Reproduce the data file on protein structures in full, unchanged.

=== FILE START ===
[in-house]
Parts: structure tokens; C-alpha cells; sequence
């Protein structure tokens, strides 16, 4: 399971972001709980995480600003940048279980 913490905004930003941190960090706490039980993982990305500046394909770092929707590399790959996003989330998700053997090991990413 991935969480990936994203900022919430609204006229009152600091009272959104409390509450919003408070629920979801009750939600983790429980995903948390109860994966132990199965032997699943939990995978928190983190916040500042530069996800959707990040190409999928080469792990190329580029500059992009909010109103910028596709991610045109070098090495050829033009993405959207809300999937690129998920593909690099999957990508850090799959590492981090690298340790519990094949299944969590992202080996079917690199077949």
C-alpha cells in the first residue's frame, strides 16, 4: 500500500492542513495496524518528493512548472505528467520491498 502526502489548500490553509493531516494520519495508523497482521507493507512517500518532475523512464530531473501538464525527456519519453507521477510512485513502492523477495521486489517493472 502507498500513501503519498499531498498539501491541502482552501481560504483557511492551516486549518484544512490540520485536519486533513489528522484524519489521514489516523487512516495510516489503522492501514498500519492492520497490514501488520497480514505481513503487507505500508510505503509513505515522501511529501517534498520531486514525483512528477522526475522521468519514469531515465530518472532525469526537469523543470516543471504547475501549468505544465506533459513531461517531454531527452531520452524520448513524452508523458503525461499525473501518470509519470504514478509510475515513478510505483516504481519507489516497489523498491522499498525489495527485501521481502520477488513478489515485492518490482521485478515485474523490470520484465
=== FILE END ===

[in-house]
Parts: structure tokens; C-alpha cells; sequence
């Protein structure tokens, strides 16, 4: 399971972001709980995480600003940048279980 913490905004930003941190960090706490039980993982990305500046394909770092929707590399790959996003989330998700053997090991990413 991935969480990936994203900022919430609204006229009152600091009272959104409390509450919003408070629920979801009750939600983790429980995903948390109860994966132990199965032997699943939990995978928190983190916040500042530069996800959707990040190409999928080469792990190329580029500059992009909010109103910028596709991610045109070098090495050829033009993405959207809300999937690129998920593909690099999957990508850090799959590492981090690298340790519990094949299944969590992202080996079917690199077949």
C-alpha cells in the first residue's frame, strides 16, 4: 500500500492542513495496524518528493512548472505528467520491498 502526502489548500490553509493531516494520519495508523497482521507493507512517500518532475523512464530531473501538464525527456519519453507521477510512485513502492523477495521486489517493472 502507498500513501503519498499531498498539501491541502482552501481560504483557511492551516486549518484544512490540520485536519486533513489528522484524519489521514489516523487512516495510516489503522492501514498500519492492520497490514501488520497480514505481513503487507505500508510505503509513505515522501511529501517534498520531486514525483512528477522526475522521468519514469531515465530518472532525469526537469523543470516543471504547475501549468505544465506533459513531461517531454531527452531520452524520448513524452508523458503525461499525473501518470509519470504514478509510475515513478510505483516504481519507489516497489523498491522499498525489495527485501521481502520477488513478489515485492518490482521485478515485474523490470520484465